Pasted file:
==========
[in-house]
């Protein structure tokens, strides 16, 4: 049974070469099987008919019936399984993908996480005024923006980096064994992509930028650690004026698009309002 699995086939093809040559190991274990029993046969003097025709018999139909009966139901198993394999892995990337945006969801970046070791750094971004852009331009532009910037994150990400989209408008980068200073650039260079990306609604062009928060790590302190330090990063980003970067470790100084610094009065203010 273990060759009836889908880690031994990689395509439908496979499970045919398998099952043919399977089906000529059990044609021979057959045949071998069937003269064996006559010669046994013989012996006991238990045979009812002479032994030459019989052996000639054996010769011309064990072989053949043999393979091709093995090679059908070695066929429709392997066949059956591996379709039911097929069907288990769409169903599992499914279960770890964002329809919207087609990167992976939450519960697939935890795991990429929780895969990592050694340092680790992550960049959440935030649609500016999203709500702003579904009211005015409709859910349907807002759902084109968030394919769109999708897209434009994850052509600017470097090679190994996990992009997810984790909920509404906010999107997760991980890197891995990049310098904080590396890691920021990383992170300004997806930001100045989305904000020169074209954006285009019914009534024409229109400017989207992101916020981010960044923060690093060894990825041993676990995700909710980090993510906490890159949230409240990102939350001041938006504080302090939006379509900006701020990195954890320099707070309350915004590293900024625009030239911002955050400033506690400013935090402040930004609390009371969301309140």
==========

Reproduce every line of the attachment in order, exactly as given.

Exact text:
[in-house]
């Protein structure tokens, strides 16, 4: 049974070469099987008919019936399984993908996480005024923006980096064994992509930028650690004026698009309002 699995086939093809040559190991274990029993046969003097025709018999139909009966139901198993394999892995990337945006969801970046070791750094971004852009331009532009910037994150990400989209408008980068200073650039260079990306609604062009928060790590302190330090990063980003970067470790100084610094009065203010 273990060759009836889908880690031994990689395509439908496979499970045919398998099952043919399977089906000529059990044609021979057959045949071998069937003269064996006559010669046994013989012996006991238990045979009812002479032994030459019989052996000639054996010769011309064990072989053949043999393979091709093995090679059908070695066929429709392997066949059956591996379709039911097929069907288990769409169903599992499914279960770890964002329809919207087609990167992976939450519960697939935890795991990429929780895969990592050694340092680790992550960049959440935030649609500016999203709500702003579904009211005015409709859910349907807002759902084109968030394919769109999708897209434009994850052509600017470097090679190994996990992009997810984790909920509404906010999107997760991980890197891995990049310098904080590396890691920021990383992170300004997806930001100045989305904000020169074209954006285009019914009534024409229109400017989207992101916020981010960044923060690093060894990825041993676990995700909710980090993510906490890159949230409240990102939350001041938006504080302090939006379509900006701020990195954890320099707070309350915004590293900024625009030239911002955050400033506690400013935090402040930004609390009371969301309140």